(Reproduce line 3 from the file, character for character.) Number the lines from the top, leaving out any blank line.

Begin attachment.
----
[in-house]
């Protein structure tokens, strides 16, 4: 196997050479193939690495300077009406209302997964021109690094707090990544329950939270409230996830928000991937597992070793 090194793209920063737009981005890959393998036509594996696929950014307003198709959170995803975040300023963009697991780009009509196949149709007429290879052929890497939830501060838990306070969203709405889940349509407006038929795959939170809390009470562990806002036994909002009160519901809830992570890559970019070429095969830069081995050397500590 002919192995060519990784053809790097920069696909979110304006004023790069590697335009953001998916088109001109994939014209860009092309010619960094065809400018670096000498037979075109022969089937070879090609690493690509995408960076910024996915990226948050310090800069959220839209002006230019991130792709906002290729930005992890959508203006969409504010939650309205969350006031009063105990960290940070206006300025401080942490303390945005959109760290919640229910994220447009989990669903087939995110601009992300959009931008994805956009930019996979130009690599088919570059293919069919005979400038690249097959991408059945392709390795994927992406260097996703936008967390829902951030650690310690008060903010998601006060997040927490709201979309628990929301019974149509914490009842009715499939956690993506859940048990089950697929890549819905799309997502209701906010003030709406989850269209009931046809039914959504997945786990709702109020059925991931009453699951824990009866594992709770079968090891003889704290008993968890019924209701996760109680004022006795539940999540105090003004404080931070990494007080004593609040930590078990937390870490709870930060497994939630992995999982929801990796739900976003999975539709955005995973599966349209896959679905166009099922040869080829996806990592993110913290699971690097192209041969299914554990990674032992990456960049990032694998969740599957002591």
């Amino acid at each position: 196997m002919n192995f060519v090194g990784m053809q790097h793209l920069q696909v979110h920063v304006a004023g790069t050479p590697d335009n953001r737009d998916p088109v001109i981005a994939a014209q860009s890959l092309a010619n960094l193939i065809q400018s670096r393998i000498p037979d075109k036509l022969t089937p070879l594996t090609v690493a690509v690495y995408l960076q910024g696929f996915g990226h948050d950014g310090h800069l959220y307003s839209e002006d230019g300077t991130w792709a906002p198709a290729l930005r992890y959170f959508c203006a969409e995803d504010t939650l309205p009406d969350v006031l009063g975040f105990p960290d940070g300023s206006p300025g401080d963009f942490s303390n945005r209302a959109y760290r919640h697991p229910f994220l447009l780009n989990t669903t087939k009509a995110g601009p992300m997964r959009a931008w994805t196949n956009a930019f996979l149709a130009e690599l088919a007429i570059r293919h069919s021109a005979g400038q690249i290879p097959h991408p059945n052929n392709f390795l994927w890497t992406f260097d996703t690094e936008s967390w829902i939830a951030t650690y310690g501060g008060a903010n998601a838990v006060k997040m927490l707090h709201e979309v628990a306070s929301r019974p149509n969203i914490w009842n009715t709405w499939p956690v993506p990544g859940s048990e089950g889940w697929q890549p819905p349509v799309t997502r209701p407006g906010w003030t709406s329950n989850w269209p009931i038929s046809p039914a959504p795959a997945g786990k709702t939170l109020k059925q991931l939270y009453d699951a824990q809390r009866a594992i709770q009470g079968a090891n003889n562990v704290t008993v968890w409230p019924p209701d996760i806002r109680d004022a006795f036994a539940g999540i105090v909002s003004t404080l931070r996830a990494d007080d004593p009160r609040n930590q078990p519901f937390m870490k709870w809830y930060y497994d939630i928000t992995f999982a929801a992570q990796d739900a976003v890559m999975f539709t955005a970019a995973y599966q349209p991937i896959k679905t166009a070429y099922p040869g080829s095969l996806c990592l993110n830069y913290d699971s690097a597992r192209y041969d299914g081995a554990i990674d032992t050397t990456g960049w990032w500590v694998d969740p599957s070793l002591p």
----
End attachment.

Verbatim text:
């Amino acid at each position: 196997m002919n192995f060519v090194g990784m053809q790097h793209l920069q696909v979110h920063v304006a004023g790069t050479p590697d335009n953001r737009d998916p088109v001109i981005a994939a014209q860009s890959l092309a010619n960094l193939i065809q400018s670096r393998i000498p037979d075109k036509l022969t089937p070879l594996t090609v690493a690509v690495y995408l960076q910024g696929f996915g990226h948050d950014g310090h800069l959220y307003s839209e002006d230019g300077t991130w792709a906002p198709a290729l930005r992890y959170f959508c203006a969409e995803d504010t939650l309205p009406d969350v006031l009063g975040f105990p960290d940070g300023s206006p300025g401080d963009f942490s303390n945005r209302a959109y760290r919640h697991p229910f994220l447009l780009n989990t669903t087939k009509a995110g601009p992300m997964r959009a931008w994805t196949n956009a930019f996979l149709a130009e690599l088919a007429i570059r293919h069919s021109a005979g400038q690249i290879p097959h991408p059945n052929n392709f390795l994927w890497t992406f260097d996703t690094e936008s967390w829902i939830a951030t650690y310690g501060g008060a903010n998601a838990v006060k997040m927490l707090h709201e979309v628990a306070s929301r019974p149509n969203i914490w009842n009715t709405w499939p956690v993506p990544g859940s048990e089950g889940w697929q890549p819905p349509v799309t997502r209701p407006g906010w003030t709406s329950n989850w269209p009931i038929s046809p039914a959504p795959a997945g786990k709702t939170l109020k059925q991931l939270y009453d699951a824990q809390r009866a594992i709770q009470g079968a090891n003889n562990v704290t008993v968890w409230p019924p209701d996760i806002r109680d004022a006795f036994a539940g999540i105090v909002s003004t404080l931070r996830a990494d007080d004593p009160r609040n930590q078990p519901f937390m870490k709870w809830y930060y497994d939630i928000t992995f999982a929801a992570q990796d739900a976003v890559m999975f539709t955005a970019a995973y599966q349209p991937i896959k679905t166009a070429y099922p040869g080829s095969l996806c990592l993110n830069y913290d699971s690097a597992r192209y041969d299914g081995a554990i990674d032992t050397t990456g960049w990032w500590v694998d969740p599957s070793l002591p």